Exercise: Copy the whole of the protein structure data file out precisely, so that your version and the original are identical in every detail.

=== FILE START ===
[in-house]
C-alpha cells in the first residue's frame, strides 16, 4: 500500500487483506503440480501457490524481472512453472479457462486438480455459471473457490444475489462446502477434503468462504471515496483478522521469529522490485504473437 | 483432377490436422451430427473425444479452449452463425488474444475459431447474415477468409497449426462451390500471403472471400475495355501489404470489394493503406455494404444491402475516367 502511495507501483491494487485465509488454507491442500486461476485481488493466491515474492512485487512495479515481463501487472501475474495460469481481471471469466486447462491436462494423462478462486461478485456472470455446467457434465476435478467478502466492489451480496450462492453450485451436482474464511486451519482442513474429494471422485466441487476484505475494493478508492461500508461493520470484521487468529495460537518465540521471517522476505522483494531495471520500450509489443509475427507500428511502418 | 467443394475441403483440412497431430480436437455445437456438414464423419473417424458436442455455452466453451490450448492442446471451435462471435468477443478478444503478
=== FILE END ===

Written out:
[in-house]
C-alpha cells in the first residue's frame, strides 16, 4: 500500500487483506503440480501457490524481472512453472479457462486438480455459471473457490444475489462446502477434503468462504471515496483478522521469529522490485504473437 | 483432377490436422451430427473425444479452449452463425488474444475459431447474415477468409497449426462451390500471403472471400475495355501489404470489394493503406455494404444491402475516367 502511495507501483491494487485465509488454507491442500486461476485481488493466491515474492512485487512495479515481463501487472501475474495460469481481471471469466486447462491436462494423462478462486461478485456472470455446467457434465476435478467478502466492489451480496450462492453450485451436482474464511486451519482442513474429494471422485466441487476484505475494493478508492461500508461493520470484521487468529495460537518465540521471517522476505522483494531495471520500450509489443509475427507500428511502418 | 467443394475441403483440412497431430480436437455445437456438414464423419473417424458436442455455452466453451490450448492442446471451435462471435468477443478478444503478